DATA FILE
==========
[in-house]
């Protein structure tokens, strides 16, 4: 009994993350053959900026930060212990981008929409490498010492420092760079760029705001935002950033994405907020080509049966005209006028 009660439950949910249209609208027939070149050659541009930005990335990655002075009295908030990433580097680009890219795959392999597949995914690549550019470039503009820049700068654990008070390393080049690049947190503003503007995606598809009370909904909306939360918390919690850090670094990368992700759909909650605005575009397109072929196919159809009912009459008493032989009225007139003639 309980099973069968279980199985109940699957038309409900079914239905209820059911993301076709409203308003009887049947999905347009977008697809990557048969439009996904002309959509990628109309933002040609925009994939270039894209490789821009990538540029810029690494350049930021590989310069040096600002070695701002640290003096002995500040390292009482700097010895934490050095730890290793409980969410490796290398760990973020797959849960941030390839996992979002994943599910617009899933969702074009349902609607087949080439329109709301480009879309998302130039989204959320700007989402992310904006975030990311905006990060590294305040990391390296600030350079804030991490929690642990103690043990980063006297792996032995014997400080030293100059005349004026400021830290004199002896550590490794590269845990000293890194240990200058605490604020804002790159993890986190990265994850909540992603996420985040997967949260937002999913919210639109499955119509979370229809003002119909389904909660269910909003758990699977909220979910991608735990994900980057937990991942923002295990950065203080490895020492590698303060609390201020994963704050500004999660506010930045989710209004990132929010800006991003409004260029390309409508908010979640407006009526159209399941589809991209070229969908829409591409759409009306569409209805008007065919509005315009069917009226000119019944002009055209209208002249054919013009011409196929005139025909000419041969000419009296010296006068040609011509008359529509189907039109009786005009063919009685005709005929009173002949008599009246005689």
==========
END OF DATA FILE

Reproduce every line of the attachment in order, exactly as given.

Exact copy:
[in-house]
């Protein structure tokens, strides 16, 4: 009994993350053959900026930060212990981008929409490498010492420092760079760029705001935002950033994405907020080509049966005209006028 009660439950949910249209609208027939070149050659541009930005990335990655002075009295908030990433580097680009890219795959392999597949995914690549550019470039503009820049700068654990008070390393080049690049947190503003503007995606598809009370909904909306939360918390919690850090670094990368992700759909909650605005575009397109072929196919159809009912009459008493032989009225007139003639 309980099973069968279980199985109940699957038309409900079914239905209820059911993301076709409203308003009887049947999905347009977008697809990557048969439009996904002309959509990628109309933002040609925009994939270039894209490789821009990538540029810029690494350049930021590989310069040096600002070695701002640290003096002995500040390292009482700097010895934490050095730890290793409980969410490796290398760990973020797959849960941030390839996992979002994943599910617009899933969702074009349902609607087949080439329109709301480009879309998302130039989204959320700007989402992310904006975030990311905006990060590294305040990391390296600030350079804030991490929690642990103690043990980063006297792996032995014997400080030293100059005349004026400021830290004199002896550590490794590269845990000293890194240990200058605490604020804002790159993890986190990265994850909540992603996420985040997967949260937002999913919210639109499955119509979370229809003002119909389904909660269910909003758990699977909220979910991608735990994900980057937990991942923002295990950065203080490895020492590698303060609390201020994963704050500004999660506010930045989710209004990132929010800006991003409004260029390309409508908010979640407006009526159209399941589809991209070229969908829409591409759409009306569409209805008007065919509005315009069917009226000119019944002009055209209208002249054919013009011409196929005139025909000419041969000419009296010296006068040609011509008359529509189907039109009786005009063919009685005709005929009173002949008599009246005689």